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Re: Asciidoc transition to the python3 implementation or just EOL




Hi guys,

Thanks for you answers.

On Mon, Oct 8, 2018 at 5:04 AM Ian Jackson
<ijackson@xxxxxxxxxxxxxxxxxxxxxx> wrote:
> Why would a user want the old python2 asciidoc ?  AFAICT from the
> outside of the program the implementation language is a hidden
> detail.

Haha! I've seen people strictly against the upgrade from python 2 to
python 3, so stuffs like that happen! :D
But I raised that issue because of the change of repo which clearly
separates the 2 implementations upstream, so wondering if anybody
would see it as a problem to change the source repo when upgrading.

> Do the two versions have different bugs so that you might want one lot
> of bugs (from the py2 version) for one use case and one lot of bugs
> (from the py3 version) for others ?

There are only a few commits on the py3 implementations compared to
the py2 and not a lot of suage as most people switch to asciidoctor
nowadays (one of the reason being that the language evolution now
relies on asciidoctor as reference, even stated in the asciidoc repo
description https://github.com/asciidoc/asciidoc).

> > 2. change the source of the asciidoc package to point to the
> > asciidoc-py3 repo (and create a new fake tag as upstream still didn't
> > cut a tag on it)
>
> This is probably fine.  Please tell me that upstream intend NOT to
> reuse version numbers from the py2 version.

Upstream brought in the tags of the py2 version when creating the py3
version so I'm guessing they do not want to reuse the version number
but they are not comfortable to cut a release yet (even if Fedora
already switched to the py3 version).

> > 3. have people just move to asciidoctor (it's way more actively
> > maintained and tested, plus, most package support both nowadays) and
> > just let the python implementation die naturally
>
> I know nothing about this.  What are the relative advantages and
> disadvantages of asciidoctor vs asciidoc ?  Do they process the same
> documents in exactly the same way ?

The result is about the same except the stylesheets differ a bit
(asciidoctor has more modern stylesheets). The man page output is
about the same.
One of the advantages of asciidoctor is not to rely on the latex suite
that makes the asciidoc installation and update so heavy.

> Stepping back: as maintainer I think you need to have an opinion about
> whether our users are best served by one of asciidoc (py3), asciidoc
> (py2), asciidoctor, or by some combination of alternatives.

Oh, my opinion is that people should really switch to asciidoctor and
let the python implementation die. The original design of the python
app would need a complete rewrite in my opinion to be clean and easily
maintainable.
But when starting to ask the different upstreams to also support
asciidoctor, some people were feeling very strongly against accepting
PR like that because "why changing something that nobody touched over
the last 10 years, it still works" !
So this email is also a curtesy totry and see if it's worth for me to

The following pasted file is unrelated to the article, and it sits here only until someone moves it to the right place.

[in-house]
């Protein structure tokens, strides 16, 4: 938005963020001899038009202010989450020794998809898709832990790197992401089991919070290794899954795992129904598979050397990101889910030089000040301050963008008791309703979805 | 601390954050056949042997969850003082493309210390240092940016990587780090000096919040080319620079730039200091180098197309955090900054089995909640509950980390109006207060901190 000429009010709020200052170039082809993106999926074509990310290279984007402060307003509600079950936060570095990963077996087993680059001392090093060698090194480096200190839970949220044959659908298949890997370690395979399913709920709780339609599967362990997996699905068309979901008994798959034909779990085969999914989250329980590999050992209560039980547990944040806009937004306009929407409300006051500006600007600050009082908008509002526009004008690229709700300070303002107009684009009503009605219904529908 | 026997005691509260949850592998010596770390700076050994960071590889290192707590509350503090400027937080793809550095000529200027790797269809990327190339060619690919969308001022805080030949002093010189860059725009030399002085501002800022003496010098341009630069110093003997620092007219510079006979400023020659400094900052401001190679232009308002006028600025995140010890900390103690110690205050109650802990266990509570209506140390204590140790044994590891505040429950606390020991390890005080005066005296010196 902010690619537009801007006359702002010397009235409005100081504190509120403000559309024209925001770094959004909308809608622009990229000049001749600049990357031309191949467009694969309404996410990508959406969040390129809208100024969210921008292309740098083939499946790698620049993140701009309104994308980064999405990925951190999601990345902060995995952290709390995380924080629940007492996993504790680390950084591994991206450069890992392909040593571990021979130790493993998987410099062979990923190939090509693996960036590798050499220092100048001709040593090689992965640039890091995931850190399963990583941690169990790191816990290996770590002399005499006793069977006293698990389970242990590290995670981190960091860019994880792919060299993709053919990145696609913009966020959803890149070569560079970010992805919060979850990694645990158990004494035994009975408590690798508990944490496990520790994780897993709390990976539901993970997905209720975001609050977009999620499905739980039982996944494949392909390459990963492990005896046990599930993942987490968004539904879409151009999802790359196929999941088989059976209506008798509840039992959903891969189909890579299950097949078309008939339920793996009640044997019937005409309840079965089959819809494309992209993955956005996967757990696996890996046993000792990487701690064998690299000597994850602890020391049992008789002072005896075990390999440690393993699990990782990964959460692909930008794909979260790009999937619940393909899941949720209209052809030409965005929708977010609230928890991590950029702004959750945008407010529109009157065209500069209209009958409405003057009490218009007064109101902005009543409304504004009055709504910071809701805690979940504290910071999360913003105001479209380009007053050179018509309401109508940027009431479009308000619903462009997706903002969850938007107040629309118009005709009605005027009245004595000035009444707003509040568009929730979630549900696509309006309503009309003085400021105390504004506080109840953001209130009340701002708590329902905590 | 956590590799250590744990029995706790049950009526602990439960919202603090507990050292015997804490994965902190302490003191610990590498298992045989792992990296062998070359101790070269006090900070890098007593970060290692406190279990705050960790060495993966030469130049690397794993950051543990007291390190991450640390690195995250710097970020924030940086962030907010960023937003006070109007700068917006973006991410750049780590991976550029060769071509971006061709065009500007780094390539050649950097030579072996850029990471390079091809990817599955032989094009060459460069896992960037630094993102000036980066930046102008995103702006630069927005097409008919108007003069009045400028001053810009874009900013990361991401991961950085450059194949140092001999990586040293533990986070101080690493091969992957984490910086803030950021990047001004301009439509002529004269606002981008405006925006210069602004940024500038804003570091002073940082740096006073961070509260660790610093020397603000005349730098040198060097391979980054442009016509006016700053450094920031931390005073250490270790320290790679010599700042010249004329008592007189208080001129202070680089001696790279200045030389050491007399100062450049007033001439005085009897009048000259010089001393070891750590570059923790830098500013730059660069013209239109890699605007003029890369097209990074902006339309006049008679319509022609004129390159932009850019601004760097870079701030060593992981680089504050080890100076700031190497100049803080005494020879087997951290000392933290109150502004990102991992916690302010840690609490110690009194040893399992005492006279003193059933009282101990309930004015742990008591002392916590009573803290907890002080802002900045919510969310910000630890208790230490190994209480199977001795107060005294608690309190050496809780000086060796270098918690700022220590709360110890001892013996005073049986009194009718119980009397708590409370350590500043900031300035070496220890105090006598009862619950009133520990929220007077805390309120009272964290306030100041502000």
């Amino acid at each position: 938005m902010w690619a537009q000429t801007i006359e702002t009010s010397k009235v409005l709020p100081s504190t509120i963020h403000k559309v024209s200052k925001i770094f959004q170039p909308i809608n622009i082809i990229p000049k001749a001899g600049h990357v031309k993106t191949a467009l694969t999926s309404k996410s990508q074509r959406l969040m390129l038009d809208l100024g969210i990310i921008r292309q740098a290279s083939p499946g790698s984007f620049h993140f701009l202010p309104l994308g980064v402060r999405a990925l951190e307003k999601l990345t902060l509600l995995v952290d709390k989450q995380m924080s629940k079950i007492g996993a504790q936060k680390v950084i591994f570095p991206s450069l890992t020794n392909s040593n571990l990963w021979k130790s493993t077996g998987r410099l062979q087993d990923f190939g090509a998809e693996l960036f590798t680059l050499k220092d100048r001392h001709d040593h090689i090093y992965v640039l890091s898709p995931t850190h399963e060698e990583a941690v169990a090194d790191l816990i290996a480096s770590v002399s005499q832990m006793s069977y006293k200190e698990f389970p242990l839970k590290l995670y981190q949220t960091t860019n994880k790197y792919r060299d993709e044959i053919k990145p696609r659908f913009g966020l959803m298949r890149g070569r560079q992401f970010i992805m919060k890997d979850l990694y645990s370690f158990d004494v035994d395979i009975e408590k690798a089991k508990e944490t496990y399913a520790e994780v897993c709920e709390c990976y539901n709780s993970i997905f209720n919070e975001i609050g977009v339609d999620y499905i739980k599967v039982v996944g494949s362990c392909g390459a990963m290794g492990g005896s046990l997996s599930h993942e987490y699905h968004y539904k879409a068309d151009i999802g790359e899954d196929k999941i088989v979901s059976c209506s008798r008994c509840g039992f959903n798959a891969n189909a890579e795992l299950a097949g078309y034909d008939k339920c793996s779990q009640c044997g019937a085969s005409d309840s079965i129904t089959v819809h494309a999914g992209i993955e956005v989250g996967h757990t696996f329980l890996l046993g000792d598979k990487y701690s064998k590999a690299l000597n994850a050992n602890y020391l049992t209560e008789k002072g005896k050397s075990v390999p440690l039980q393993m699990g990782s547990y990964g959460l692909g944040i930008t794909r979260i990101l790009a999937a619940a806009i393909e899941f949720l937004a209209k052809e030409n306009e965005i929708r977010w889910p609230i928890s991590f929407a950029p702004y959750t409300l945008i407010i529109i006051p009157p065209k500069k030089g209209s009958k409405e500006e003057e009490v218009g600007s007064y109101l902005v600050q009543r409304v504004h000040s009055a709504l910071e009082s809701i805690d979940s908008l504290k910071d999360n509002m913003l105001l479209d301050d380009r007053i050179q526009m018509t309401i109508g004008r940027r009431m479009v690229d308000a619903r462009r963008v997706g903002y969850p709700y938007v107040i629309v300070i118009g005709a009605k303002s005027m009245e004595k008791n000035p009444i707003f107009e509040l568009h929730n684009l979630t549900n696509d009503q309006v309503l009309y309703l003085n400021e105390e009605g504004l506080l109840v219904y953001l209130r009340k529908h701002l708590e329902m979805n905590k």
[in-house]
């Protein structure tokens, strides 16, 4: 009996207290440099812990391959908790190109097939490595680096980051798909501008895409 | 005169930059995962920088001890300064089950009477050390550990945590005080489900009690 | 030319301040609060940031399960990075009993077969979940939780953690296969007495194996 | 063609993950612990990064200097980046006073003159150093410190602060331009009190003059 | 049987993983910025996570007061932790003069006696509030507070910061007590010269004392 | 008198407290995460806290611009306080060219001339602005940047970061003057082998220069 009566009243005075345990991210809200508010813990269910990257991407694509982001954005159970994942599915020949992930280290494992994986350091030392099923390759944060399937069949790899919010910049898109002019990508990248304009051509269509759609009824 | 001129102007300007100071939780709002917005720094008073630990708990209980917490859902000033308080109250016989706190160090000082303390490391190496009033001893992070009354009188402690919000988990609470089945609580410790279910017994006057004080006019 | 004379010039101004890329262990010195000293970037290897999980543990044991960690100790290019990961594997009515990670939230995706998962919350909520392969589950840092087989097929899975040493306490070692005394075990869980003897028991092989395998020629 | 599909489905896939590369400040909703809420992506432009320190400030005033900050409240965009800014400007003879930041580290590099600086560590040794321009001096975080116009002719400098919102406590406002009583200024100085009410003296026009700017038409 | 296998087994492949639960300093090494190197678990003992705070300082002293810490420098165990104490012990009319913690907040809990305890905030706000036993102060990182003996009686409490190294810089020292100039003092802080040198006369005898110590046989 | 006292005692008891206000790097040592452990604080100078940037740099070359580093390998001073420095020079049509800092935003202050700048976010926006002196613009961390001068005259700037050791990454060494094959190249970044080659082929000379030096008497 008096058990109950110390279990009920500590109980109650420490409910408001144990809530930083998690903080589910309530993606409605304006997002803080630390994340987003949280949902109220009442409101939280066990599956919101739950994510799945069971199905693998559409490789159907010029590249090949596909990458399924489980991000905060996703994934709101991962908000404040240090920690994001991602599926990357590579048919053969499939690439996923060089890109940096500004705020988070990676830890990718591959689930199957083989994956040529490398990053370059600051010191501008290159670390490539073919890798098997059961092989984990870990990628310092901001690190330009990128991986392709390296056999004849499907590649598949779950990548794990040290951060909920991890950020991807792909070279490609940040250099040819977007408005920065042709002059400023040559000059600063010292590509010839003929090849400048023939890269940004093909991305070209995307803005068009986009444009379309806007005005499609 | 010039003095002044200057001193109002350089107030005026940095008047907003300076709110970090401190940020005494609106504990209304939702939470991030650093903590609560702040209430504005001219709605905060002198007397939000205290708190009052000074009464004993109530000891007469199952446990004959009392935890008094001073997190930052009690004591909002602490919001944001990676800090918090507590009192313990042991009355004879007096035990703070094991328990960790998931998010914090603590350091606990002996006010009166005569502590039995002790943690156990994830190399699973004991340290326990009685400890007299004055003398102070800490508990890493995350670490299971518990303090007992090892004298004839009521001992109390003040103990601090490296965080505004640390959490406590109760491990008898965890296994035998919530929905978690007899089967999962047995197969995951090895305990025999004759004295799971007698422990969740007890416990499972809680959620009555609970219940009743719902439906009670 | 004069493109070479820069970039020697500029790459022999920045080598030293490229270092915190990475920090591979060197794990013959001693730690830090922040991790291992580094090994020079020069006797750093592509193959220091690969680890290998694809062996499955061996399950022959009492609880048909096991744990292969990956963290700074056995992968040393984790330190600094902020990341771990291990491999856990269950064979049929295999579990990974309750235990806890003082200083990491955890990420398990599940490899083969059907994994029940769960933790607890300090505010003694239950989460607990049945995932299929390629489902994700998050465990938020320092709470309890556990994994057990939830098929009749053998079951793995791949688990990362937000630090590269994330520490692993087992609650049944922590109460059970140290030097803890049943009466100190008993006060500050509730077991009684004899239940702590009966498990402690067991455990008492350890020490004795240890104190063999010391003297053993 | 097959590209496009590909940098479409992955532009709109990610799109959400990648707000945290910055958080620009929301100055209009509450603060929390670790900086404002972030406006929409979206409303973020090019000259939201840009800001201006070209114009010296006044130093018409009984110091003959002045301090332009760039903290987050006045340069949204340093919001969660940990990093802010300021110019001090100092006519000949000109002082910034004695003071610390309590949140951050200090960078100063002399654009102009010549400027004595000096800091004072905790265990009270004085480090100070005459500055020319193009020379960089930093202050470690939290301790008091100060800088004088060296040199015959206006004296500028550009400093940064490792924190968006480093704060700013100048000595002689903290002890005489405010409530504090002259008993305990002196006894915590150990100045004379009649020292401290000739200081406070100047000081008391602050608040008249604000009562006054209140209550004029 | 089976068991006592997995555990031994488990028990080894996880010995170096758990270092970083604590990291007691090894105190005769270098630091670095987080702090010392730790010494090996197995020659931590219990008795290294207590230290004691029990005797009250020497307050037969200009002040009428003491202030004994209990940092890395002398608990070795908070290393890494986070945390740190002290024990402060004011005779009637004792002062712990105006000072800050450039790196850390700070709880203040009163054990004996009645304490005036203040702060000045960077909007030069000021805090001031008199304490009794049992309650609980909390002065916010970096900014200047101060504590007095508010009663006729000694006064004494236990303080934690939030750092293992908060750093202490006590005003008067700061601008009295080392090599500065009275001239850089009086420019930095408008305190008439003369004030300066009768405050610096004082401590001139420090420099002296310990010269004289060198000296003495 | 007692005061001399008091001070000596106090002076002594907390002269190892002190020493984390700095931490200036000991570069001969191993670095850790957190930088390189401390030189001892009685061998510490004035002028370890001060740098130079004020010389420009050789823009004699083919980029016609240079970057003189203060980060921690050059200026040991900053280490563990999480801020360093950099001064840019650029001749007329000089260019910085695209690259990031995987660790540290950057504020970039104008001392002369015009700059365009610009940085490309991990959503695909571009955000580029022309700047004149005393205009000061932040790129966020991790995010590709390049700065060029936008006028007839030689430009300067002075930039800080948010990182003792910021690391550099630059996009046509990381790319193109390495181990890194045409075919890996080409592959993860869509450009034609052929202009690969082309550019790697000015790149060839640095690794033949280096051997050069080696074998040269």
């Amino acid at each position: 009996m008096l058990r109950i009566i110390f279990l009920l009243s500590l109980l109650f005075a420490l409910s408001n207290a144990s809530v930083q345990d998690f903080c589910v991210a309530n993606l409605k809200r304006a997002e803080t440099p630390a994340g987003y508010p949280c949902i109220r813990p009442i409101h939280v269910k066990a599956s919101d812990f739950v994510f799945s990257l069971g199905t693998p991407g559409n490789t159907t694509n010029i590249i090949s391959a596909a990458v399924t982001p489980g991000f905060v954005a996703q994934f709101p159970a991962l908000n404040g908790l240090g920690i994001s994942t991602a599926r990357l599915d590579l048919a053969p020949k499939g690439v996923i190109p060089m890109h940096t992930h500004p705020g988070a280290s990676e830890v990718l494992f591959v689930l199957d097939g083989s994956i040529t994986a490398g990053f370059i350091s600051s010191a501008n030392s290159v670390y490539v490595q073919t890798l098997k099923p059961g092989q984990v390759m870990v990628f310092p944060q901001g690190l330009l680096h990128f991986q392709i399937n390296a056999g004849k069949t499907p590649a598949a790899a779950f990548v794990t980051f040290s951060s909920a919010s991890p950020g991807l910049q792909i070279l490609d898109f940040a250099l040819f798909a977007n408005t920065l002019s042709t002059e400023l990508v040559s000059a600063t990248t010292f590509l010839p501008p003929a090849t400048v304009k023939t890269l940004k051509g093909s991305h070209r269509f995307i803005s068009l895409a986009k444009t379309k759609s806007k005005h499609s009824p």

invest time testing and pushing PR to the python implementation or if
nobody cares and this way I push more stuffs out of asciidoc python.

> That is extra effort of course.  So if you don't have the effort for
> that then maybe you want to drop some of the variants, but in that
> case you should probably check around to see if anyone else wants to
> take on the work.

I'm fine making the effort, just trying to gauge where I should spend
the most time ;)

On Mon, Oct 8, 2018 at 12:51 PM Florian Weimer <fw@xxxxxxxxxxxxx> wrote:
> There is a second Python 3 port here:
>
>    <https://gitlab.com/asciidoc3/asciidoc3>

I am aware of that variant but I'm really reluctant packaging it. The
reason is that project started in complete violation of the GLP
licensing (they took the asciidoc code without the history, remove all
the credits to the original authors, changed the license, etc). They
did some corrections because some people got pretty angry about it but
there are apparently still some violations not fixed according to the
asciidoc upstream.
Plus it seems there's a bit of animosity with the person that make the
asciidoc language as a whole, so I'm afraid of the divergences it
would bring.

> I don't know which one is better, and if both support Unicode properly
> (the old asciidoc did not, but given the name, that can hardly be
> considered a bug, right?).

As far as I've seen, there's not a lot of differences between the 2
projects yet (in asciidoc3 they removed the integration tests and
added unit tests and renamed the binaries but that's about it for the
real differences).

> > 3. have people just move to asciidoctor (it's way more actively
> > maintained and tested, plus, most package support both nowadays) and
> > just let the python implementation die naturally
>
> Ah, right, I was about to suggest that.

Yeah I think I'm going to push that way again.
That might give me a better idea of the pool of real users behind pure
asciidoc once I'm done.

Thanks for your answers! :)
 Joseph